Freedom of Speech Roundup

by Sampsonia Way    /  November 10, 2012  / No comments

In the weekly Freedom of Speech Roundup, Sampsonia Way presents some of the week’s top news on freedom of expression, journalists in danger, artists in exile, and banned literature.

Green Party nominee Jill Stein speaks at an Occupy Wall Street demonstration. In an interview this week she spoke about the censorship inherent in the U.S.'s two-party political system. Photo: Paul Stein.

“Free expression is the life blood of a political system” An Interview with Jill Stein

Index on Censorship. Green Party nominee Jill Stein talks about censorship in the U.S. Presidential Election, her experience being arrested outside of a presidential debate, her subsequent detainment, and why freedom of expression is essential for the democratic process. Read here.

Bahrain Revokes Citizenships of 31 People

AlJazeera. After the Bahraini government banned all protests and gatherings in the name of state security late last month a spate of bombings occurred in the capital on Monday. On Wednesday the names of 31 people—including two cabinet members—were published in an official report. Read here.

The Dark Side of Free Speech

Huffington Post. When Twitter user @ComfortablySmug posted bogus tweets about the extent of Cyclone Sandy’s damage to New York City his 140-character fictions were picked up by CNN, Reuters, and the Weather Channel, causing near-panic. Columnist Grace Nasri discusses the legal ambiguity of the offense. Read here.

Cuba: Outrage, disbelief over latest dissident arrests

GlobalPost. Cuban blogger Yoani Sanchez was arrested and released on Thursday. She was arrested along with about 20 other political activists protesting the detainment of Cuban lawyer Yaremis Flores. Read here.


Video: Footage posted to YouTube by Hablemos Press allegedly showing Cuban authorities detaining Yoani Sanchez.

Egypt: Satirical Play Targeted by Censors

Daily News Egypt. After director Mohamed El Sharkawy was instructed to remove political content pertaining to the current Egyptian government from his new play he warned, “censorship is not only back, but … it could be worse than it was before…” Read here.

China: Hacks into Twitter and Censors it Ahead of Chinese Communist Election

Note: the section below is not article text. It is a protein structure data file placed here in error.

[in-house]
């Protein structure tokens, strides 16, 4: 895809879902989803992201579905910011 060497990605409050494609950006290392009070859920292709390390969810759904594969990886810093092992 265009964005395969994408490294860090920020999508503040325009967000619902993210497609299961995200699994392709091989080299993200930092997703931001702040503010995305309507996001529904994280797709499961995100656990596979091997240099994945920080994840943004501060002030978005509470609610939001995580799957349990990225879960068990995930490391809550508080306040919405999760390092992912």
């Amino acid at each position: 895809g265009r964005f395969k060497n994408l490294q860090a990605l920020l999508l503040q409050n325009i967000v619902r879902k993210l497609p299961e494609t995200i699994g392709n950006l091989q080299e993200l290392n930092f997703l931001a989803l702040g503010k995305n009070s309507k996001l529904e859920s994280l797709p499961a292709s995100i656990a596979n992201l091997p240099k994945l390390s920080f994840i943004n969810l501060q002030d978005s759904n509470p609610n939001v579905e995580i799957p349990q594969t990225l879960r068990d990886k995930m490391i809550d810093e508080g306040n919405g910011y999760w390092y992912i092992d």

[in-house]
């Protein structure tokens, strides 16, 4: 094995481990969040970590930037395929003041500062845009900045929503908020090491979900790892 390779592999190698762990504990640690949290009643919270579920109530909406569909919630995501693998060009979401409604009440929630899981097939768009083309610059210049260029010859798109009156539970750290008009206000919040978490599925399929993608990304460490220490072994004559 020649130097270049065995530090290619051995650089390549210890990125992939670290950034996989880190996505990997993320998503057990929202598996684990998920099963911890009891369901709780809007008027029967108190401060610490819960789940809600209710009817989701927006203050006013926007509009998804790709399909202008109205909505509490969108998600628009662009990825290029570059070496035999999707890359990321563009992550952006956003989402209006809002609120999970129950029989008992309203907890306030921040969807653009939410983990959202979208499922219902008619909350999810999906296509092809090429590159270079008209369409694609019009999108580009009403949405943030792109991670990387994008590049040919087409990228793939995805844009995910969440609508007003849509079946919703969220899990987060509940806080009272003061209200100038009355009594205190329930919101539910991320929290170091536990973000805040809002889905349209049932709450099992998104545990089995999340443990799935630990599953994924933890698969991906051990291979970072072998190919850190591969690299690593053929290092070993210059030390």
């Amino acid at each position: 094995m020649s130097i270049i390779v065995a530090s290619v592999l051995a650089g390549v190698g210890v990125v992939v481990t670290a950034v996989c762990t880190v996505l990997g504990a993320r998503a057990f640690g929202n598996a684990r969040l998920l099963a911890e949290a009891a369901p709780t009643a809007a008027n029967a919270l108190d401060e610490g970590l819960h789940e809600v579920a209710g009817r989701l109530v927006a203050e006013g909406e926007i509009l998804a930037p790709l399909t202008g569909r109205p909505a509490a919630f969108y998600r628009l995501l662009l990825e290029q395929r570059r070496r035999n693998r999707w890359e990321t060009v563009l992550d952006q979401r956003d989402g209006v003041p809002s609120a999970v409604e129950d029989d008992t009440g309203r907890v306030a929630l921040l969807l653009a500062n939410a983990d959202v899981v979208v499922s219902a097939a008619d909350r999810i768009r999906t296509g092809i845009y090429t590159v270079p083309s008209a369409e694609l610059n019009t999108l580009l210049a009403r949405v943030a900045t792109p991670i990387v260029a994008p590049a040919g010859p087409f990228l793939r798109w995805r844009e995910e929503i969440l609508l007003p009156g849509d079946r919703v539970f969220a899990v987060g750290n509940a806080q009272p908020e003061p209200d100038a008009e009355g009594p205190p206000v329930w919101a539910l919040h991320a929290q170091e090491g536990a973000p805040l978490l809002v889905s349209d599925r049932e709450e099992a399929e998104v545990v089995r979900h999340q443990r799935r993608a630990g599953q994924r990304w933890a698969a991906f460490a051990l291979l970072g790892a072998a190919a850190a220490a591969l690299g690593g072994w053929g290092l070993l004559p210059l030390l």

Policy Mic. On Thursday Twitter informed an unknown number of its users that that their accounts “may have been compromised by a website or service not associated with Twitter.” Many of the users are located on the Chinese mainland, though some French users also received the notification. Read here.

American Jailed for Insulting Thailand’s King says Law Holds Country Back

Washington Post. Joe Gordon, a Thai-born American, was imprisoned for 14 months this year for violating Thailand’s lese majeste law when he posted a translated text of the biography The King Never Smiles. Now released, he speaks out about his experience and Thailand’s climate of repressed speech. Read here.

Tashi Rabten Writes a Letter from Prison

High Peaks Pure Earth. Rabten, a Tibetan writer, editor, and poet, disappeared in 2009. In 2011 he was sentenced to four years in prison. In this letter he writes, “Here, although our bodies are like corpses confined in the darkness, our thoughts resemble gold and are always shining brightly.” He also asks for more books to read. Read here.

Costa Rica: Journalists Could Now Face 10 Years in Prison for Publishing “Political Secrets”

Inside Costa Rica. A new law dubbed the “Gag law” was passed into immediate effect on Tuesday, punishing the publication, search and access of personal information with four to 10 years in prison. Jose Rodolfo Ibarra, president of the Journalists Association, said that the passage of the law effectively ends the freedom of expression for journalists. Read Here


Jose Rodolfo Ibarra, president of the Costa Rica Journalists Association, speaks out about the passage of the “Gag law.” Video: YouTube user ColegioPeriodistasCR.

About the Author

Sampsonia Way is an online magazine sponsored by City of Asylum/Pittsburgh that seeks to protect and advocate for writers who may be endangered, to educate the public about threats to writers and literary expression, and to create a community in which endangered writers thrive and literary culture is a valued part of life.

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